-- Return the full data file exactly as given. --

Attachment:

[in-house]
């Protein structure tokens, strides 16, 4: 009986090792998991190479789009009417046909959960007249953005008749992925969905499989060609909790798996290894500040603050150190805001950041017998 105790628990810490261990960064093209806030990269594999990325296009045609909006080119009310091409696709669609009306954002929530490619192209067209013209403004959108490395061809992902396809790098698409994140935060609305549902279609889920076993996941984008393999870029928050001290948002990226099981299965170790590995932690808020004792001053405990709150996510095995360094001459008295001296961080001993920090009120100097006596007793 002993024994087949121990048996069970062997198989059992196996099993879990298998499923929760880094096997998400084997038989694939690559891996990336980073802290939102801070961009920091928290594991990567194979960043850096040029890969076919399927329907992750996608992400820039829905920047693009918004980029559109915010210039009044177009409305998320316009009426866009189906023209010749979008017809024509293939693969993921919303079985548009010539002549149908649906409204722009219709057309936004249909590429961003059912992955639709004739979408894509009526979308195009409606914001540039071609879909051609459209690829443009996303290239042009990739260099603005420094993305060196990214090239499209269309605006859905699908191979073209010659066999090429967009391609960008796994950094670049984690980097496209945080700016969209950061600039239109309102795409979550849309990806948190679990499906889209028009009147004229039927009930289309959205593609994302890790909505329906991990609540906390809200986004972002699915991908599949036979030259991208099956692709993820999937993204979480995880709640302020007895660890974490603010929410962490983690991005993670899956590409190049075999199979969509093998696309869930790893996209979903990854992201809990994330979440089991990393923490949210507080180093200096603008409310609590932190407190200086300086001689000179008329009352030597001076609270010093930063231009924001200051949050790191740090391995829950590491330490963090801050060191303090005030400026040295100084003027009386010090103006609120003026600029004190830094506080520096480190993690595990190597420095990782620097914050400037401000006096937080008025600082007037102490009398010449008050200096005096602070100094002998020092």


[in-house]
């Protein structure tokens, strides 16, 4: 009986090792998991190479789009009417046909959960007249953005008749992925969905499989060609909790798996290894500040603050150190805001950041017998 105790628990810490261990960064093209806030990269594999990325296009045609909006080119009310091409696709669609009306954002929530490619192209067209013209403004959108490395061809992902396809790098698409994140935060609305549902279609889920076993996941984008393999870029928050001290948002990226099981299965170790590995932690808020004792001053405990709150996510095995360094001459008295001296961080001993920090009120100097006596007793 002993024994087949121990048996069970062997198989059992196996099993879990298998499923929760880094096997998400084997038989694939690559891996990336980073802290939102801070961009920091928290594991990567194979960043850096040029890969076919399927329907992750996608992400820039829905920047693009918004980029559109915010210039009044177009409305998320316009009426866009189906023209010749979008017809024509293939693969993921919303079985548009010539002549149908649906409204722009219709057309936004249909590429961003059912992955639709004739979408894509009526979308195009409606914001540039071609879909051609459209690829443009996303290239042009990739260099603005420094993305060196990214090239499209269309605006859905699908191979073209010659066999090429967009391609960008796994950094670049984690980097496209945080700016969209950061600039239109309102795409979550849309990806948190679990499906889209028009009147004229039927009930289309959205593609994302890790909505329906991990609540906390809200986004972002699915991908599949036979030259991208099956692709993820999937993204979480995880709640302020007895660890974490603010929410962490983690991005993670899956590409190049075999199979969509093998696309869930790893996209979903990854992201809990994330979440089991990393923490949210507080180093200096603008409310609590932190407190200086300086001689000179008329009352030597001076609270010093930063231009924001200051949050790191740090391995829950590491330490963090801050060191303090005030400026040295100084003027009386010090103006609120003026600029004190830094506080520096480190993690595990190597420095990782620097914050400037401000006096937080008025600082007037102490009398010449008050200096005096602070100094002998020092």